I went into a test drive of the Apple Watch Series 3 thinking it could be a real game changer for diabetes management. Now I'm thinking it should be considered by anyone with a chronic illness.
I'll tell you why in a sec.
First, the most important Series 3 feature for people with diabetes isn't available yet, but it will be soon, maybe within the next few months, after the Food and Drug Administration gives its blessing.
I have Type 1 diabetes -- the autoimmune kind, not the more common Type 2 typically associated with obesity. Like many Type 1s, I wear a sensor on my abdomen called a continuous glucose monitor to measure my blood sugar level.
This technology has been around for about a decade, but it's only within the last few years that the accuracy of continuous glucose monitors has gotten good enough to count on.
Here's how it works: My sensor, made by San Diego's Dexcom, sends my glucose numbers to my iPhone, which in turn transmits them to my Pebble smartwatch for easy viewing. Very convenient.
Soon, however, the Series 3 will cut the iPhone out of the equation, allowing my sensor to interact directly with the watch via Bluetooth. That means if I leave my phone at home, or if I'm at the gym, I'll still have ready access to my numbers.
That may not sound like much to someone with a working pancreas. But for a person with diabetes, this is a very, very big deal.
As with most chronic diseases, diabetes management is all about data. Having access to real-time data in the simplest way possible -- in this case, a glance at your wrist, no phone required -- represents a huge step forward.
Apple and Dexcom tell me the FDA's approval is imminent.
In the meantime, I can report that the Series 3 takes a number of healthcare- and wellness-related functions up a level, not least because it's by far the best smartwatch on the market in terms of both form and function.
That said, it should be noted that smartwatches -- even one as cool as the Apple Watch -- still aren't for everyone.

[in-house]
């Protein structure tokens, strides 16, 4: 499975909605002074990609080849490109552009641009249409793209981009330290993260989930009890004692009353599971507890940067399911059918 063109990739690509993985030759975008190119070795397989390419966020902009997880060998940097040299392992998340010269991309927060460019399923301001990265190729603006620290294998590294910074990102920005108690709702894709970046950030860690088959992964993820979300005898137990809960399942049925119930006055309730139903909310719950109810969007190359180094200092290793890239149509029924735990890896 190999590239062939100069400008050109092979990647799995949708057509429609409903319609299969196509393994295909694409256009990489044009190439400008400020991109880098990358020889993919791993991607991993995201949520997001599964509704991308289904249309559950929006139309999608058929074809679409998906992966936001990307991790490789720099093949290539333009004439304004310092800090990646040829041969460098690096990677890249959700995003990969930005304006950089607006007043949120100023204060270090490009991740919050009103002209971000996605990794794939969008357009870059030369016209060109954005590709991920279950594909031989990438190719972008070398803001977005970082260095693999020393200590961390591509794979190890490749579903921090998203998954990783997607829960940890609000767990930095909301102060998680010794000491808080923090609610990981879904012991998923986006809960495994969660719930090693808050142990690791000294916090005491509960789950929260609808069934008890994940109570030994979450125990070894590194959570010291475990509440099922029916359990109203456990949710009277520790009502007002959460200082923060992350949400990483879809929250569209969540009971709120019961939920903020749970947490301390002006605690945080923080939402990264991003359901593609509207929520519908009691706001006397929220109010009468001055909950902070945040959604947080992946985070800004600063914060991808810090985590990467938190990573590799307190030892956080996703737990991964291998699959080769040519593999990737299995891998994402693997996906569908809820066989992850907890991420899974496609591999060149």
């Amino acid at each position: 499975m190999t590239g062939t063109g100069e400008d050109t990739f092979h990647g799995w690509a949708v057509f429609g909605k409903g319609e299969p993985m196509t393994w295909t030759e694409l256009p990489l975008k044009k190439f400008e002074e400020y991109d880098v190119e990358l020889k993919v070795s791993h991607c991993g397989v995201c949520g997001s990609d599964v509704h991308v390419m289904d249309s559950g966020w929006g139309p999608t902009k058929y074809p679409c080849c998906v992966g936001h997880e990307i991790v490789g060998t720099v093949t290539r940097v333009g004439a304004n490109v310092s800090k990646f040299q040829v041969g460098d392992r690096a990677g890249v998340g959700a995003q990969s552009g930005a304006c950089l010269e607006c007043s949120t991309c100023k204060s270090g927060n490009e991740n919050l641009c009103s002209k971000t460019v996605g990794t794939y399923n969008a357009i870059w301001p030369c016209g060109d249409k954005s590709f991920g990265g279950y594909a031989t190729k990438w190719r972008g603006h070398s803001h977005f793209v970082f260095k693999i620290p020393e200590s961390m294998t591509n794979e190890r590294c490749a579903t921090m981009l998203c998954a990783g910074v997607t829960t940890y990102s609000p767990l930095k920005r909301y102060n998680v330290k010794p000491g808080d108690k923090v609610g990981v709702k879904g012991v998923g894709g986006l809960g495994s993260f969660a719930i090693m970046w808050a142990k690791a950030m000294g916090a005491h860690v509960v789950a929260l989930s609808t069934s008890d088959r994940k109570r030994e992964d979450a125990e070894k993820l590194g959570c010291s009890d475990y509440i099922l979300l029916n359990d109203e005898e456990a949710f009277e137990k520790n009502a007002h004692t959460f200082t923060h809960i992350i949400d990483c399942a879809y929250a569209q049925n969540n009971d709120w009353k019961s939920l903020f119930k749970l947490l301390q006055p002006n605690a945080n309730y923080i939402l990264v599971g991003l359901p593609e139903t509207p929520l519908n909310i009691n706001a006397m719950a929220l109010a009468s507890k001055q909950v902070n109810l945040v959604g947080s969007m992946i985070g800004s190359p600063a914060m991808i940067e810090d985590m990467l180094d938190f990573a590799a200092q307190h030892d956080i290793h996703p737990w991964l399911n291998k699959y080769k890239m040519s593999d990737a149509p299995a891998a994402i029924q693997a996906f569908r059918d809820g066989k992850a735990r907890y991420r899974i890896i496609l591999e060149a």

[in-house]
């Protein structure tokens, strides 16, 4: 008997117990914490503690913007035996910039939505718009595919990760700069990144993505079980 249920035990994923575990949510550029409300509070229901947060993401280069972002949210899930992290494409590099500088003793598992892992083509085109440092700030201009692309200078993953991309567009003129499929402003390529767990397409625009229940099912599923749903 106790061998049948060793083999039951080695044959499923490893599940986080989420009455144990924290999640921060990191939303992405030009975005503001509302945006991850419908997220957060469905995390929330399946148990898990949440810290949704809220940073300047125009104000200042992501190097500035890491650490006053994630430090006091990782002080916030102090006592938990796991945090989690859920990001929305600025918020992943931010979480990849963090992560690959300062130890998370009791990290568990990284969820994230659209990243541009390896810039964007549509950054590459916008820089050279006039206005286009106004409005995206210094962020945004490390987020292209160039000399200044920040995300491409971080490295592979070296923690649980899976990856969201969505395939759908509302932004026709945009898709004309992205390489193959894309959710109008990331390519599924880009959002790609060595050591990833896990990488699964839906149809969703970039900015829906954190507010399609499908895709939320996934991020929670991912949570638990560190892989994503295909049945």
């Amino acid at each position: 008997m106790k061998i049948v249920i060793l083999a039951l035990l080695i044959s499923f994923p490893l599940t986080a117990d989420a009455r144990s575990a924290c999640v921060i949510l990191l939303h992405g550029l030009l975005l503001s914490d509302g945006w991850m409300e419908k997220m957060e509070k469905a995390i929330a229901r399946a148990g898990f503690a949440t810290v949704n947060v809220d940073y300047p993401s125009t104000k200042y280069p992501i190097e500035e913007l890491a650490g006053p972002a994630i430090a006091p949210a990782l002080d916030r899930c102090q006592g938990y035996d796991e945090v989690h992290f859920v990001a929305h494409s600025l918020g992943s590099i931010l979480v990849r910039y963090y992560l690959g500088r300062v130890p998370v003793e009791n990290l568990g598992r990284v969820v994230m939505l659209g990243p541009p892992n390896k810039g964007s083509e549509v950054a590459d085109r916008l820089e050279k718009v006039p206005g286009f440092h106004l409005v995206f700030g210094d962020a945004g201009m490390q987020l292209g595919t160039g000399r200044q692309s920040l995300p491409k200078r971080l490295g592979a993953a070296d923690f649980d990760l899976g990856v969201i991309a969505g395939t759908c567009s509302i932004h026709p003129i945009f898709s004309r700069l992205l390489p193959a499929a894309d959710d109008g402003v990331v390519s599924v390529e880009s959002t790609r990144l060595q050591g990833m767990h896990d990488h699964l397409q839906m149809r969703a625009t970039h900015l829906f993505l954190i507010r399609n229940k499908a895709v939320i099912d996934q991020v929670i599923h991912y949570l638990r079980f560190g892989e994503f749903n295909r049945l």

The simple fact is that almost everything a smartwatch can do, a smartphone can do better. And since most people already carry phones, the whole idea of wearable tech is a classic case of solving a problem that doesn't exist.
That's not how Apple sees it. I sat down with some company execs who made a persuasive case for how an Apple Watch complements the iPhone, rounding out the digital experience with new convenience.
For example, they noted it's much more discreet to check messages during a meeting with a peek at your wrist, rather than picking up your phone.
Then there's the Series 3's biggest technical improvement: cellular capability. In other words, you no longer need a nearby iPhone to make calls or access the Internet.
That's undoubtedly a selling point for anyone who can't imagine being digitally untethered for even a moment. I just don't see a lot of people clamoring to make calls on their watch.
As a medical device, though, this turns the Series 3 into a lifeline. And that's why I say anyone with a chronic illness should sit up and take notice.
Here's what happened to me just the other night:
I took a walk with my dog and, foolishly, left both my phone and glucose tablets at home. Needless to say, I had a blood-sugar crash while out and about.
The last time this happened, about a year ago, I had to stop at a neighbor's house for help. This time, I used the Apple Watch's cellular capability to call my wife, Dick Tracy style. I told her where I was and she arrived in short order with a box of Wheat Thins.